I. BACKGROUND

         Plaintiff, who was 14 years old at the time, was surfing at Pacific City near Cape Kiwanda when he was struck by a dory boat operated by defendant Martin. Martin was returning to shore and did not see plaintiff in the waves. The boat's propeller severed plaintiff's left arm. Although another surfer retrieved plaintiff's arm, and the arm was surgically reattached, plaintiff has suffered permanent physical impairment and post-traumatic stress syndrome as a result of the incident.

         At the time of the accident, state officials had long been aware that surfers and dory boats were at risk of [293 Or.App. 183] collision at Pacific City. Nevertheless, the state did not post warning signs about that risk on the beach, or otherwise caution beachgoers about the risk. Plaintiff was not aware of the risk until he was injured.

         Plaintiff brought this action for negligence against Martin and the state, seeking to recover for his losses. He alleged that the state "was negligent in failing to provide adequate warnings of the danger of collisions between dory boats and other persons at or near Cape Kiwanda."[1]As allowed by ORS 31.700, [2] plaintiff's parents consented to include damages for medical expenses in plaintiff's action.

         Before trial, the state twice moved for summary judgment on the ground that the recreational immunity statute, ORS 105.682, barred plaintiff's claim against it. That statute immunizes the owner of an interest in land from liability for nonintentional torts arising out of the plaintiffs recreational use of the land under certain circumstances. As of the time of plaintiff's injury, it provided:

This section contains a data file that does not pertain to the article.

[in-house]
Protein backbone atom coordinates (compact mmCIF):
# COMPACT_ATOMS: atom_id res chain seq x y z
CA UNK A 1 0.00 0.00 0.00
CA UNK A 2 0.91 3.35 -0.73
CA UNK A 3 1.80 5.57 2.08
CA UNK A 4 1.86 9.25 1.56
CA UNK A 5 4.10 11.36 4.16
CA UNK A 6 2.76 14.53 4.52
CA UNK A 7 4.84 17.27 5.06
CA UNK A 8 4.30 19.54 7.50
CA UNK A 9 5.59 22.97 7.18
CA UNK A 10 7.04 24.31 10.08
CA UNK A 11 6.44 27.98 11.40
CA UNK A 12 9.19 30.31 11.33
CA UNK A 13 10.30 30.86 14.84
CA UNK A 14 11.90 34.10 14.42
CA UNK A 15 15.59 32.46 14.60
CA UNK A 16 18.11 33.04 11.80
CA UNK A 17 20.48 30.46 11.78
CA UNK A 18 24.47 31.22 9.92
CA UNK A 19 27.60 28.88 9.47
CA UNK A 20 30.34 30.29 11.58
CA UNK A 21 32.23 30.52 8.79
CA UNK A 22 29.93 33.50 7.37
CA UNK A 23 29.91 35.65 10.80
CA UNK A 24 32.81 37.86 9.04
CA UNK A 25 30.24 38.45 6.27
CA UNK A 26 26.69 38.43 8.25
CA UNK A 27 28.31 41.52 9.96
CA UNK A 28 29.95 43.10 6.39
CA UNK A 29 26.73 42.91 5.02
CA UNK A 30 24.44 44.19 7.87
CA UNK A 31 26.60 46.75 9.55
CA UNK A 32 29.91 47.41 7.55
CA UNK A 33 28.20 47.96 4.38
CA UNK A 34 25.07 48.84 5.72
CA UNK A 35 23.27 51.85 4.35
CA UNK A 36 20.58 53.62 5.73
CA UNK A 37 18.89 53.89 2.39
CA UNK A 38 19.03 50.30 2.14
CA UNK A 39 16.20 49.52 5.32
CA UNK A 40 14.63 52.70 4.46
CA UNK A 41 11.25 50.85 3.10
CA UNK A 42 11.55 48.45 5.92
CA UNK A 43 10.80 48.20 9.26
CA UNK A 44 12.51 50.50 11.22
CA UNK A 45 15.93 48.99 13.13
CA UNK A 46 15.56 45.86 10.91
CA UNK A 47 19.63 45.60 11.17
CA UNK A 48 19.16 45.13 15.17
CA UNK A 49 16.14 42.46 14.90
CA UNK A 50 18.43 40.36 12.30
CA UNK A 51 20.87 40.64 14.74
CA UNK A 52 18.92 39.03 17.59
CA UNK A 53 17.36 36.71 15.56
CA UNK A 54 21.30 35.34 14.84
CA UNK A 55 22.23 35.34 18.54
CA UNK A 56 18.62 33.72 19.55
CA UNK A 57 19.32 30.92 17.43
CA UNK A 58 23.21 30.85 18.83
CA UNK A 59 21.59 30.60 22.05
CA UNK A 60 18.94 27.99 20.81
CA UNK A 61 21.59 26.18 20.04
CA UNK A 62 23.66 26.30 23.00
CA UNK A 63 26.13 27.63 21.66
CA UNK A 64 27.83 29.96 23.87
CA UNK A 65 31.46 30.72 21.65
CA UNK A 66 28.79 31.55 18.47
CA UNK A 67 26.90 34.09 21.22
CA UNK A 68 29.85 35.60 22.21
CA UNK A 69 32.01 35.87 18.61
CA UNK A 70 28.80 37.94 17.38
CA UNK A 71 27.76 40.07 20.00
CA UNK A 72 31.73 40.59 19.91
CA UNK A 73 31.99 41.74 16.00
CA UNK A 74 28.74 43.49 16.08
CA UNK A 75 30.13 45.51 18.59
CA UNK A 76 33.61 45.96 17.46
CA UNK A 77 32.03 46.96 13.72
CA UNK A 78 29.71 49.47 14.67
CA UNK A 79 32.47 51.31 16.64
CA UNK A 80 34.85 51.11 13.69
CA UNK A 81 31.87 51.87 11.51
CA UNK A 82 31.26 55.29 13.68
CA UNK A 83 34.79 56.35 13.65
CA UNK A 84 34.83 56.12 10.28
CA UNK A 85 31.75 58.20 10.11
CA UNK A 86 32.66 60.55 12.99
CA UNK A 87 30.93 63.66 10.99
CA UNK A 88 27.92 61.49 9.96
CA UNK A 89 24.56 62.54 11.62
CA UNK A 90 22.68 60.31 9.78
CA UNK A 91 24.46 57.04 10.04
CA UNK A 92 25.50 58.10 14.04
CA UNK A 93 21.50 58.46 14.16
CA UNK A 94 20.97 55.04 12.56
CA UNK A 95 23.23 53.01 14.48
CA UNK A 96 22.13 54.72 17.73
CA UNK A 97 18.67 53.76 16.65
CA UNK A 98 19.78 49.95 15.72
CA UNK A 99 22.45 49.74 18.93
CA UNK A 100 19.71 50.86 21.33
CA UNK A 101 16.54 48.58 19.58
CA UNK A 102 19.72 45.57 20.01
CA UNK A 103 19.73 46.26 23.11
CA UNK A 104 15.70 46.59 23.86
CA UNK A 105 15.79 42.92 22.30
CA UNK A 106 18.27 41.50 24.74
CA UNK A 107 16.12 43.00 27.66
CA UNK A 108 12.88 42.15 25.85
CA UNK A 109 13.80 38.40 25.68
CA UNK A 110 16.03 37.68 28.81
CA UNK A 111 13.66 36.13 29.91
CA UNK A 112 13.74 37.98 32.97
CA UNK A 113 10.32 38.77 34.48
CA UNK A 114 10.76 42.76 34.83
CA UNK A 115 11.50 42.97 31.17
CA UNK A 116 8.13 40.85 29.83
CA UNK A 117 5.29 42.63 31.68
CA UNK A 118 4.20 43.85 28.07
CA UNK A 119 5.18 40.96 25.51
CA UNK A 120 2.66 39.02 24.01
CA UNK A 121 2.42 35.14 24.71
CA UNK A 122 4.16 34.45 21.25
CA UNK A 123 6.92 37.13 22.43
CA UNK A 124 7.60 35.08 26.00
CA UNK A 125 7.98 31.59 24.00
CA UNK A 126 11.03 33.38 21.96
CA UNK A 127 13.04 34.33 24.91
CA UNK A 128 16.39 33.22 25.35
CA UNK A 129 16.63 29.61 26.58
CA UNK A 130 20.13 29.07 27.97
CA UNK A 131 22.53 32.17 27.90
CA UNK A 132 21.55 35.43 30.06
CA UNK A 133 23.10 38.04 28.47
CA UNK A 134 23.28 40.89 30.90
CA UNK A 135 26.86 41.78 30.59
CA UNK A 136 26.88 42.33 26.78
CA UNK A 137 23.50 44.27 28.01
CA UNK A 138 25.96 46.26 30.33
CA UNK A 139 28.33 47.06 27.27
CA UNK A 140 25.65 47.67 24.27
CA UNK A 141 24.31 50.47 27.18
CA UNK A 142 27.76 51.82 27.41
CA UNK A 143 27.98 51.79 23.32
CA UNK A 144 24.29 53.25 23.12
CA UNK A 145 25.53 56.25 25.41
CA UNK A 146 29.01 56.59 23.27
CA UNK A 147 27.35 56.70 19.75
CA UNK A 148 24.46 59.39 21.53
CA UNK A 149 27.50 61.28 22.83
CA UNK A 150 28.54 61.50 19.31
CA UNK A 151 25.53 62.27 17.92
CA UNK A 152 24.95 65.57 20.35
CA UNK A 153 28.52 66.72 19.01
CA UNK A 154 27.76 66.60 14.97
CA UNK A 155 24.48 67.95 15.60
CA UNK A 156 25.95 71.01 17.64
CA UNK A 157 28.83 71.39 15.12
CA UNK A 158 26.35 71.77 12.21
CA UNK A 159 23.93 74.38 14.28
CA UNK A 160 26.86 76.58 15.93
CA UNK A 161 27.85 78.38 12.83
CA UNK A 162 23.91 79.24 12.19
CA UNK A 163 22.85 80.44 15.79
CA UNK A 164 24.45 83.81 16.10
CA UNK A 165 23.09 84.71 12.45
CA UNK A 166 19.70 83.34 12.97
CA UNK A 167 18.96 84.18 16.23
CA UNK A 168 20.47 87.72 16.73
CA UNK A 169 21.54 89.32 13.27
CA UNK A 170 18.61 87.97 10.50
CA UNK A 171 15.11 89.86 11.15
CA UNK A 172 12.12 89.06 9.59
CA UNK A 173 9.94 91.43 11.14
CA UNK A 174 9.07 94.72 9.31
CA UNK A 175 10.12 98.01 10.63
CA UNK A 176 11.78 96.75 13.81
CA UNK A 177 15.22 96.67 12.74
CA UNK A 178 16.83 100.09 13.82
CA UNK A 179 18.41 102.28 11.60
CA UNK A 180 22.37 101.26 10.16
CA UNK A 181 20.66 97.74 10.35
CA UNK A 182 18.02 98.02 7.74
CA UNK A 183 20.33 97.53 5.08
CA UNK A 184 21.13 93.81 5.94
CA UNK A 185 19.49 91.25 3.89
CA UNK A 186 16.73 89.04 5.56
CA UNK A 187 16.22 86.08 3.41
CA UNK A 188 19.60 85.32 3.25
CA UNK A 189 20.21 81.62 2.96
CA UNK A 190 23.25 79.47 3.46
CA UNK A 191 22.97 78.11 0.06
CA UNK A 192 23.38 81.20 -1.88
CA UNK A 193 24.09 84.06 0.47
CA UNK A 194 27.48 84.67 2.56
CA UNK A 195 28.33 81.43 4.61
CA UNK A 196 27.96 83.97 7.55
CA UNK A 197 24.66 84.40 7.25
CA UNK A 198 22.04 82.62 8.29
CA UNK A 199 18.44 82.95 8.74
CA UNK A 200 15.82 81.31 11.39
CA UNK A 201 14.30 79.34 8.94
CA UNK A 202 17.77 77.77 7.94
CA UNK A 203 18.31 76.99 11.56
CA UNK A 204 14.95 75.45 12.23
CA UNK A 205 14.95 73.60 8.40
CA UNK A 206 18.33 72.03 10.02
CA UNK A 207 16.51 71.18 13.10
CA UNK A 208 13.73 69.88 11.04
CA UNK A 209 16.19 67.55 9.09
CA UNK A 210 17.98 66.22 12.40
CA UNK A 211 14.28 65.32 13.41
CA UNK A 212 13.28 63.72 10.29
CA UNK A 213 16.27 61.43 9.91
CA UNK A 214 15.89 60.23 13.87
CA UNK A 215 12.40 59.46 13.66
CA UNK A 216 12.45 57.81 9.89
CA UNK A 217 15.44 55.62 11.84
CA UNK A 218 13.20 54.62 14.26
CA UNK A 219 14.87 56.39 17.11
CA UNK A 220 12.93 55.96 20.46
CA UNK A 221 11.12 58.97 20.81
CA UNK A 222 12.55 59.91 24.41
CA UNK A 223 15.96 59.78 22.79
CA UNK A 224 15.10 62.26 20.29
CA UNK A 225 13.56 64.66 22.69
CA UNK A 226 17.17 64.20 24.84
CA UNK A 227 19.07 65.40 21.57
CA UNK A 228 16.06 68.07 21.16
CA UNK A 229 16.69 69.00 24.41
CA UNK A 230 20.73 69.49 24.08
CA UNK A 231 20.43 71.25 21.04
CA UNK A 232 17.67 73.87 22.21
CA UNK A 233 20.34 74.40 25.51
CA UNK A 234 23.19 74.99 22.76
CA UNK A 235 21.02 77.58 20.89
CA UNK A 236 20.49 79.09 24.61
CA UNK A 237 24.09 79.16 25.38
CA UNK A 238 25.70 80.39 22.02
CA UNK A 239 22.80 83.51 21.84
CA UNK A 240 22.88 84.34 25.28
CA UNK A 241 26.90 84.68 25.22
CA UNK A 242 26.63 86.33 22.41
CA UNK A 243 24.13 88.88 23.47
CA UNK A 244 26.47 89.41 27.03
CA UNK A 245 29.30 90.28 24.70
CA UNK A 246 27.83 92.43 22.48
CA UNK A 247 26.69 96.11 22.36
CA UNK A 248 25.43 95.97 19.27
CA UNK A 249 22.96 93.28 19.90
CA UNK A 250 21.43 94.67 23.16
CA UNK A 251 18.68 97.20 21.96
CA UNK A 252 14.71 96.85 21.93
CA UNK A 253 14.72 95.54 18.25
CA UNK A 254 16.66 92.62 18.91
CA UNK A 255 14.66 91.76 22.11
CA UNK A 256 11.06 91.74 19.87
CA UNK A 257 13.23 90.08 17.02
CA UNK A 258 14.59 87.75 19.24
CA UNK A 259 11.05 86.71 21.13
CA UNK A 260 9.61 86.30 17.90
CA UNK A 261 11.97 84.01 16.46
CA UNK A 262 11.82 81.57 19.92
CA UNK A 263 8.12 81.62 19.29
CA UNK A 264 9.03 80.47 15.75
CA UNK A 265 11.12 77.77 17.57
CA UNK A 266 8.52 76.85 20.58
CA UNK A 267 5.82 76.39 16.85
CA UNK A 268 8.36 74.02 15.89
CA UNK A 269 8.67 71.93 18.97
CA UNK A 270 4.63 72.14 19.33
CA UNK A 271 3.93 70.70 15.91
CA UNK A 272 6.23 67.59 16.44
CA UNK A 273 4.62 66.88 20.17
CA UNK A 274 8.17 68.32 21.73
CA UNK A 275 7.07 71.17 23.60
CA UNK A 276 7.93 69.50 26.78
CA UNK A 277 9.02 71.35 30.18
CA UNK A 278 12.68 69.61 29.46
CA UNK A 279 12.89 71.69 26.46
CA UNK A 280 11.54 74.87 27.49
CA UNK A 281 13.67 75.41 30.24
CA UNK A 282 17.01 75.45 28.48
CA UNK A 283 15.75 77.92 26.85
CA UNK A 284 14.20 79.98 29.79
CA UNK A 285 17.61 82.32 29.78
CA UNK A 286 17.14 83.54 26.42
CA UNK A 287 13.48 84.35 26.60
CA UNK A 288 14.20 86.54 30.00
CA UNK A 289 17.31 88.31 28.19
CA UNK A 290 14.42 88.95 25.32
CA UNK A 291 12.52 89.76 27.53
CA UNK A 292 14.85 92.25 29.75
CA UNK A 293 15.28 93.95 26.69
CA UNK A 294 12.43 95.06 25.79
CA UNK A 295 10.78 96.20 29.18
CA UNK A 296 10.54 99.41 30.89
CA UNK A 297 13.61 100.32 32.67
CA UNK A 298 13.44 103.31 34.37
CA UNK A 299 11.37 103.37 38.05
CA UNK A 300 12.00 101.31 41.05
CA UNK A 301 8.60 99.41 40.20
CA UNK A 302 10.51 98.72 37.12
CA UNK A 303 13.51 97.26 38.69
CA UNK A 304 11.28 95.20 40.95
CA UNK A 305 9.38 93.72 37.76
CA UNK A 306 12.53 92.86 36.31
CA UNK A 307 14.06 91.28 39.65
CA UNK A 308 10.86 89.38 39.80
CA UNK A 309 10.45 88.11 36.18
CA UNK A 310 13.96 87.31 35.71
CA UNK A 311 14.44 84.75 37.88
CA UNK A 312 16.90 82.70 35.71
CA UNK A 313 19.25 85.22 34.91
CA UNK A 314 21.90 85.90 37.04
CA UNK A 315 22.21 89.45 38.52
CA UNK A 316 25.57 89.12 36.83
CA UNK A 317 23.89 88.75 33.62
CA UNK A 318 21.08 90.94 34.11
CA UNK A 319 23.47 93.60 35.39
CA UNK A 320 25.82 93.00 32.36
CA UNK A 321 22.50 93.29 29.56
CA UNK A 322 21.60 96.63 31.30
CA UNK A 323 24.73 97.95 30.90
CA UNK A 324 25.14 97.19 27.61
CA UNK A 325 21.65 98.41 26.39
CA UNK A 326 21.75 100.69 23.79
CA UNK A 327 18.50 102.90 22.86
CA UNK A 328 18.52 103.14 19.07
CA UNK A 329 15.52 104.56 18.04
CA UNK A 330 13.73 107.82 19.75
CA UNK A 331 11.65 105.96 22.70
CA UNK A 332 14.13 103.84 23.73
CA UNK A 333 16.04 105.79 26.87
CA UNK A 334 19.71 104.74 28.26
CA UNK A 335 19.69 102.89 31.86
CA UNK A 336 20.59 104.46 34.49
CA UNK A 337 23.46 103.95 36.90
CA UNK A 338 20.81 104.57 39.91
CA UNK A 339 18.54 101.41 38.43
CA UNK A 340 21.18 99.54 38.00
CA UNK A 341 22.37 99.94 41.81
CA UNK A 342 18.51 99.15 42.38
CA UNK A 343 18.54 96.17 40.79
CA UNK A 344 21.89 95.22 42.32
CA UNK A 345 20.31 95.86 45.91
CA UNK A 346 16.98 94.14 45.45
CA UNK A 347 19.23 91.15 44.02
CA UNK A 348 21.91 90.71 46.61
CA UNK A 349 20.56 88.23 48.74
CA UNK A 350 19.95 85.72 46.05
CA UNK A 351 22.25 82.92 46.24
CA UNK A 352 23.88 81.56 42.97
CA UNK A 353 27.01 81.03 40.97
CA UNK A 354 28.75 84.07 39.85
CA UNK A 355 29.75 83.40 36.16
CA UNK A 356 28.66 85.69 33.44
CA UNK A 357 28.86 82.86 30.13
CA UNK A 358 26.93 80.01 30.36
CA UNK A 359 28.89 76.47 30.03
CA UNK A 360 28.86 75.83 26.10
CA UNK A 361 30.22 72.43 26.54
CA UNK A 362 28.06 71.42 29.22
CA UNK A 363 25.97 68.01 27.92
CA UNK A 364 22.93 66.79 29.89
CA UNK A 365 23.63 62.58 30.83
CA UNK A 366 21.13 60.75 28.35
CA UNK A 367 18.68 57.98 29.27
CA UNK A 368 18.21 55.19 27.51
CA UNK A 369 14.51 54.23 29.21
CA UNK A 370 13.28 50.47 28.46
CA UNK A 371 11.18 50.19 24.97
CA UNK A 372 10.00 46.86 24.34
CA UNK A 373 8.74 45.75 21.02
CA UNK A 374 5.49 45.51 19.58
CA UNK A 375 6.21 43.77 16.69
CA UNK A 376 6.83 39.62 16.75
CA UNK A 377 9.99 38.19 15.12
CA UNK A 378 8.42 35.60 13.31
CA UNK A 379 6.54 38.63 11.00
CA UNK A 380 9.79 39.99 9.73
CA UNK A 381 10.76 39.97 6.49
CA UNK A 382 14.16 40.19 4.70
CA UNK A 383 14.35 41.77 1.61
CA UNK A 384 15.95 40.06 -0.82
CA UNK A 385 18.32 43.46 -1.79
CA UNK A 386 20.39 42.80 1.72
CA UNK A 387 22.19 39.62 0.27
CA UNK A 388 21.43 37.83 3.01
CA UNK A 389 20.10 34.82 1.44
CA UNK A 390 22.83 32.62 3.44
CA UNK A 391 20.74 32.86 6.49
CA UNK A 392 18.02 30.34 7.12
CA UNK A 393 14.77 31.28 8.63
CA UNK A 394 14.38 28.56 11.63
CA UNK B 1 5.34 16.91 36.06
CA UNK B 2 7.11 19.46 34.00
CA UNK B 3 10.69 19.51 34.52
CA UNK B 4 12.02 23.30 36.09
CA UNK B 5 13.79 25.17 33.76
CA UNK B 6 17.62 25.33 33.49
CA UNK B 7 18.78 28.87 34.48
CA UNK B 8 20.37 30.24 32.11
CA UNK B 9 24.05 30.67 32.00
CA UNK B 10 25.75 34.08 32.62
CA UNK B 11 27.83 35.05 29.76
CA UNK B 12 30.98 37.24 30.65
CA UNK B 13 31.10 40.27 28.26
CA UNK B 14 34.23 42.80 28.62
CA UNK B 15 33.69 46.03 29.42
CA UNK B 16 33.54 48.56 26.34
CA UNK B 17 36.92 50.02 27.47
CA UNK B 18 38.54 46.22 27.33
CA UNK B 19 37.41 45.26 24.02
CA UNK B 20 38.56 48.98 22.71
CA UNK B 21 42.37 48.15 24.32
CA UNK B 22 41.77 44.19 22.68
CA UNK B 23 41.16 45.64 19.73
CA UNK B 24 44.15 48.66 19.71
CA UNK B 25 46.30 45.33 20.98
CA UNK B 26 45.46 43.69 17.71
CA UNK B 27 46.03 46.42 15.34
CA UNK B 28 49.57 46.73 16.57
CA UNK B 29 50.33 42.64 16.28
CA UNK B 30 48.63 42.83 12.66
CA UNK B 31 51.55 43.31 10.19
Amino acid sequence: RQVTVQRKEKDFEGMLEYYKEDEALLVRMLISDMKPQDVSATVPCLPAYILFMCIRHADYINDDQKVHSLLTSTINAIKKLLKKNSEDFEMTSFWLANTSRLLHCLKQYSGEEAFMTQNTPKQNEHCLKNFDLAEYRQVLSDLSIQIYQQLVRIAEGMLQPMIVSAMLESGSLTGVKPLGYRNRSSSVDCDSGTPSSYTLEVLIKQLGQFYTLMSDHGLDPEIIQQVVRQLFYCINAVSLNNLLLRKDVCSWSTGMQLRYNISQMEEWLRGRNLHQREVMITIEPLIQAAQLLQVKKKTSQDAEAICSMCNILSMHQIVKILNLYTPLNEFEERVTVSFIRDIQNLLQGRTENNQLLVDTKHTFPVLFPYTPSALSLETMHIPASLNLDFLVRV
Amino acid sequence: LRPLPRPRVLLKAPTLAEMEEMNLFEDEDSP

"(1) Except as provided by subsection (2) of this section, and subject to the provisions of ORS 105.688, an owner of land is not liable in contract or tort for any personal injury, death or property damage that arises out of the use of the land for recreational purposes, woodcutting or the harvest of special forest products when the owner of land either directly or indirectly permits any person to use the land for recreational purposes, woodcutting or the harvest of [293 Or.App. 184] special forest products. The limitation on liability provided by this section applies if the principal purpose for entry upon the land is for recreational purposes, woodcutting or the harvest of special forest products, and is not affected if the injury, death or damage occurs while the person entering land is engaging in activities other than the use of the land for recreational purposes, woodcutting or the harvest of special forest products.
"(2) This section does not limit the liability of an owner of land for intentional injury or damage to a person coming onto land for recreational purposes, woodcutting or the harvest of special forest products."

ORS 105.682 (2007).[3] The state's theory, generally stated, was that plaintiff's injuries arose out of his recreational use, allowed by the state, of either the ocean or the "ocean shore," as denned in ORS 390.605(2), both of which qualified as "land" of which the state was an "owner" for purposes of the statute.

         In response, plaintiff argued, among other things, that the ocean and ocean shore were public trust lands, and that the state held its interest in the land in trust for the public. As a result, the state lacked authority to prohibit the recreational use of the ocean and ocean shore. Plaintiff reasoned that, because the state lacked authority to prohibit the public's use of the ocean and ocean shore for recreational purposes, it could not be said to have "permit[ted]" ...